• The Attorney General acts as the State’s chief legal officer. (S)he is responsible for the prosecution of all actions against New York State. (S)he has control of the legal affairs of state officers and departments and serves as the head of the Department of Law.
  • Four-year terms without term limits.
  • Salary: $151,500.
  • Requirements: Must be 30 years old, a citizen of the United States, and a New York resident for five years.

NYC Comptroller

  • The NYC Comptroller is the chief fiscal officer and chief auditing officer for the city. (S)he acts as the economic director of the city, advising fiscal policies and financial transactions, and issues/sells city bonds.
  • Three 4-year terms.
  • Salary: $151,500.
  • Requirements: Must be 18 years old and a resident of NYC on Election Day.

NYS Comptroller

  • The NYS Comptroller is the chief fiscal officer for New York State and serves as the administrative head of the Department of Audit and Control Requirements. This position audits government operations, including the state’s retirement system.
  • Four-year terms without term limits.
  • Base Salary:$151,500.
  • Requirements: Must be 30 years old, a citizen of the United States, and a New York resident for five years.


  • The Governor is New York State’s chief executive and serves as the Commander-in-Chief of the state’s military and naval forces. The Constitution requires this elected to submit an annual State Budget to the Legislature during which (s)he can make recommendations for legislation and can propose funding appropriations for departments/programs. The Governor is also able to veto legislative bills, convene the Legislature for special sessions, appoint non-elected state officers, and grant reprieves, commutations and pardons.
  • Four-year terms without term limits.
  • Salary: $179,000.
  • Requirements: Must be 30 years old, a citizen of the United States, and a New York resident for five years.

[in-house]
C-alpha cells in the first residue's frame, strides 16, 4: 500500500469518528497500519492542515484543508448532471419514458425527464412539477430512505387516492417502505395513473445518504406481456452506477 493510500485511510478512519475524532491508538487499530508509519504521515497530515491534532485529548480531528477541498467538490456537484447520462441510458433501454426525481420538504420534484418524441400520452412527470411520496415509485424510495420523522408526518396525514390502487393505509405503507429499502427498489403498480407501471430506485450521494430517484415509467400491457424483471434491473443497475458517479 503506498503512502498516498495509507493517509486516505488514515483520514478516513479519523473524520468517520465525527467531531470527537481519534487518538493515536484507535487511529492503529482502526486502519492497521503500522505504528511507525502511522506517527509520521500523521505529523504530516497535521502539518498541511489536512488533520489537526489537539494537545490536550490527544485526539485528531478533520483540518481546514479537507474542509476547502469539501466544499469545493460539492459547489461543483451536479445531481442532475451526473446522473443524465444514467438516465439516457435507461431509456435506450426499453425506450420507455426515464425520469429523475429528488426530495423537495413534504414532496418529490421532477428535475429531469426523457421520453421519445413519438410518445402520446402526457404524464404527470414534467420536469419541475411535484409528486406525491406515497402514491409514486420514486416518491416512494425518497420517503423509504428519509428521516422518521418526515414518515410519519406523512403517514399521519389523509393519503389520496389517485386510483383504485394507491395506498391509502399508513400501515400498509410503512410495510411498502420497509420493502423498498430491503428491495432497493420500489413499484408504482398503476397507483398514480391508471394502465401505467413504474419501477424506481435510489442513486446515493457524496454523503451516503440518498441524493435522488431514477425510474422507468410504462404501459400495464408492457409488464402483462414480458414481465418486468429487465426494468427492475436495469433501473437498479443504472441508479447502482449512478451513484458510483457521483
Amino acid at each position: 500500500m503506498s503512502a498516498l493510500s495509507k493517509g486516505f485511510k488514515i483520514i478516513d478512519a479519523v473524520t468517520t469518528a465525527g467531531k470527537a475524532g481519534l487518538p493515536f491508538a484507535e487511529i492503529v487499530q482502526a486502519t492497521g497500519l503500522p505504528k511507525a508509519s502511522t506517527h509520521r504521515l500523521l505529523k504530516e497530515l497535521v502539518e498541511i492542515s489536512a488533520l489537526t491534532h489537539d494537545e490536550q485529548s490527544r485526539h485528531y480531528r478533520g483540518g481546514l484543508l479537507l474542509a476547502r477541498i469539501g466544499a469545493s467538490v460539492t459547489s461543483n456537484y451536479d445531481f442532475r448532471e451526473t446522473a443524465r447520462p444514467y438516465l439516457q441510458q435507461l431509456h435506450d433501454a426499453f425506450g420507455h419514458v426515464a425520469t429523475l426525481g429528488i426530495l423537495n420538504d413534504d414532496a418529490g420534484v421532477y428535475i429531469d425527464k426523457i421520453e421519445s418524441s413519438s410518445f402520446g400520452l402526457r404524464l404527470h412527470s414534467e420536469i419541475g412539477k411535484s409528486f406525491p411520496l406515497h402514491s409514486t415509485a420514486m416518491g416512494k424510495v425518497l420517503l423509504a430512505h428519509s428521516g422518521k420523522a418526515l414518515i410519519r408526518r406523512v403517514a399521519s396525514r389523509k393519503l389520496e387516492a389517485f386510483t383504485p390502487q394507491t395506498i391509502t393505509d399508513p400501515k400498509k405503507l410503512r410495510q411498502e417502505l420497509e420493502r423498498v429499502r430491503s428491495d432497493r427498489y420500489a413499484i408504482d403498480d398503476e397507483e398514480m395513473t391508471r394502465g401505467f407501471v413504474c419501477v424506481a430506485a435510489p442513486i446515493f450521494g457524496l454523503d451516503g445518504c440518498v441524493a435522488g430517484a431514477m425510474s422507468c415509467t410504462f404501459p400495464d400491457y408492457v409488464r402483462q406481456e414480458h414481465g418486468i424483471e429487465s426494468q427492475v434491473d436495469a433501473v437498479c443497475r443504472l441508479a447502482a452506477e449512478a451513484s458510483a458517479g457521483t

Community Board Member

  • Community boards are local representative bodies. There are 59 community boards throughout the City, and each one consists of up to 50 unsalaried members, half of whom are nominated by their district’s City Council members. Board members are selected and appointed by the Borough Presidents from among active, involved people of each community and must reside, work, or have some other significant interest in the community.
  • Deal with land use and zoning issues. CBs have an important advisory role and must be consulted on the placement of most municipal facilities in the community. Applications for a change in or variance from the zoning resolution must come before the board for review, and the board’s position is considered in the final determination.
  • Assessing the needs of their own neighborhoods. CBs assess the needs of their community members and meet with City agencies to make recommendations in the City’s budget process.
  • Addressing other community concerns. Any issue that affects part or all of a community, from a traffic problem to deteriorating housing, is a proper concern of community boards.
  • CB’s are divided into committees, non-board members may apply to join or work on board committees, which helps provide additional expertise and manpower.

NYPD Community Council Executive Board Member

  • NYPD Community Councils are comprised of volunteers who act as a conduit of information between police and community residents; work to raise awareness and ensure needs of community are being reported and addressed.
  • Nominated by NYPD Community Council members, election held during following meeting.
  • Four consecutive two-year terms.
  • Unpaid position.
  • Requirements: 18 years of age, residing in or operating a business in the community; no elected or appointed officials or full-time employees of NYPD are eligible to be a board member.

Party Club Eboard Member

  • Voting member of the club. Sometimes the only voting members are on the eboard, sometimes not. Sometimes the eboard is a powerful decision making body,  sometimes not. Every club and every eboard is different.
  • Terms vary.
  • Unpaid.
  • No requirements.

Party Club President

  • The president of a club is often the primary decision maker, and driving force behind a club,  but not always. Terms vary per club.
  • Terms vary.
  • Unpaid.
  • No requirement.